Jāņu siers is fresh sour-milk cheese produced from milk and curds using a traditional method of preparation unchanged for centuries. The cheese eaten during the summer solstice celebrations, a Latvian festival called Jāņi.
At the moment only five companies are using the traditional recipe to produce Midsummer cheese.
Latvian Radio visited one of these companies, the Straupe dairy farm, to learn more about the secrets of making the sour-milk cheese, usually sold tied in a round shape not unlike that of the hockey puck, also important to Latvia.
"The first and main rule is that you have to have good quality milk. Midsummer cheese begins with the milk," said Lilita Tiesnese, head of the Straupe dairy farm.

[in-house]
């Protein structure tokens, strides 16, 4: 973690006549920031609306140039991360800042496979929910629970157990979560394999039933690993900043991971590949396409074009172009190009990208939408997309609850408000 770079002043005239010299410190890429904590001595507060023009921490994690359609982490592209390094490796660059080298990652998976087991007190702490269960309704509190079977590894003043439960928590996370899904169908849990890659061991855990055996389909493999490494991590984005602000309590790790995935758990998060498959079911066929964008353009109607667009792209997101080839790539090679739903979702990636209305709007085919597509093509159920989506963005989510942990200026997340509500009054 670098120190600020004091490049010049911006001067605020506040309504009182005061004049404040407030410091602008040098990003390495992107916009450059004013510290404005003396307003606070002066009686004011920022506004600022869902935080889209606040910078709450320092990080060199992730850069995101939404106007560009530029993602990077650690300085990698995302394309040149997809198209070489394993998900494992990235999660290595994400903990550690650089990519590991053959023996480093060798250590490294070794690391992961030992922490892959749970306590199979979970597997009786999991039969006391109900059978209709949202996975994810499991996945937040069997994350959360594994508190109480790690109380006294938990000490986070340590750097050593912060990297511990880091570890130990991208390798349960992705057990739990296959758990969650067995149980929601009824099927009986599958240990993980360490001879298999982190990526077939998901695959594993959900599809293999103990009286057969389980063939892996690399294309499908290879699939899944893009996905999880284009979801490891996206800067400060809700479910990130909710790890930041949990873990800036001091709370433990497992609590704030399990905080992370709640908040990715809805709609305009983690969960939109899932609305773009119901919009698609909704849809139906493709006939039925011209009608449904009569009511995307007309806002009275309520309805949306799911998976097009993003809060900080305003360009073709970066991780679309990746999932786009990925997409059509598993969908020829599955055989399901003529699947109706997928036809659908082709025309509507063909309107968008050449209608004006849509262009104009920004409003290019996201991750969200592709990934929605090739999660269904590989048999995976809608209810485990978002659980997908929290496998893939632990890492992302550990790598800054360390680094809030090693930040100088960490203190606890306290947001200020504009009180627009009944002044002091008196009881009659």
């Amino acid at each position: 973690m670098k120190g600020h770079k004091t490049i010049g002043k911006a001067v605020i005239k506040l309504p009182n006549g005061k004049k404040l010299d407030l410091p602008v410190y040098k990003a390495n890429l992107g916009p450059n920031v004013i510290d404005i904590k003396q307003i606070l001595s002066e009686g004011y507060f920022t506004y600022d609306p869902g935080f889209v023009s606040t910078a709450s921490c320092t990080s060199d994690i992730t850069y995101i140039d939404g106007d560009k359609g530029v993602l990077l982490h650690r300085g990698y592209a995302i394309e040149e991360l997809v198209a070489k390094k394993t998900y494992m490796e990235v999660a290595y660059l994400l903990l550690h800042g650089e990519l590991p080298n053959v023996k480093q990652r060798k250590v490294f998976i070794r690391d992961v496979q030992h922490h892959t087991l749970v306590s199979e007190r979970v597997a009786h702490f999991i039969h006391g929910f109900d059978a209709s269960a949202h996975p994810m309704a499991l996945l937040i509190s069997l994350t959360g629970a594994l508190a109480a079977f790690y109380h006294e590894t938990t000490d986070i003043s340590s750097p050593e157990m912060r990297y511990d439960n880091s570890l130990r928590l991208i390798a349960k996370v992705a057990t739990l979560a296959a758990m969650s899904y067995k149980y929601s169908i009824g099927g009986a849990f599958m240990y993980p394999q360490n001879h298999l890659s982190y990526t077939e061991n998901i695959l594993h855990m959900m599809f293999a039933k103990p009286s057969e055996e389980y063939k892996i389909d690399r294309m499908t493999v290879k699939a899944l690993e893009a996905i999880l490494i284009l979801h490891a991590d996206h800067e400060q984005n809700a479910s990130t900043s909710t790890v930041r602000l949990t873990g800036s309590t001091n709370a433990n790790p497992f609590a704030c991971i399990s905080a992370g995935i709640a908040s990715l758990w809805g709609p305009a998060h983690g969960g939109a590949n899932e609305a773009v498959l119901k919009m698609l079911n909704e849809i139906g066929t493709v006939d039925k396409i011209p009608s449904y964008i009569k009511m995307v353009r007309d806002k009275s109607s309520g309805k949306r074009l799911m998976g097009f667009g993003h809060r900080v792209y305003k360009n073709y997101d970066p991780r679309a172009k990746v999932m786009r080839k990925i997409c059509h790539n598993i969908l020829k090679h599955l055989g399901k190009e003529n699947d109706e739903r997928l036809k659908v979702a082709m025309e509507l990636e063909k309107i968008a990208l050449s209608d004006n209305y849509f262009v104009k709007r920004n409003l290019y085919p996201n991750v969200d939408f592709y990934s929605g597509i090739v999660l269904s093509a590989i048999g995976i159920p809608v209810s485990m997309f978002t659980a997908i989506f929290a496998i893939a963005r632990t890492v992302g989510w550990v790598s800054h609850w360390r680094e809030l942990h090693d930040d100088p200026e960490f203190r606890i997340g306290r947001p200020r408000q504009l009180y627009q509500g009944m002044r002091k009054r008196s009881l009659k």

"Almost everything is done manually. Only the most difficult parts are mechanized [..]," she said.
In order to get your hands on traditional Midsummer cheese, look for round goodies sporting a EU "Traditional Speciality Guaranteed" badge.
Only "Valmieras piens", "Rankas piens", "Lazdonas piensaimnieks", "Straupe", and "Dundaga" can sell products labelled Jāņu siers.
Vanda Davidanova, head of the Cheese Club association that pushed for adding the cheese to the specialty register, said that other manufacturers can label their cheese however they like, with one exception.
"But they can't label it Jāņu siers. You can have cumin cheese, Līgo cheese, cheese with cumin, bonfire cheese, and so on, but not Jāņu siers," she said.
Sklandrausis, a Latvian vegetable tart, as well as Latvian rye-bread are also on the Traditional Speciality Guaranteed register, as are lamprey eels from Carnikava and most recently glorious Latvian gray peas.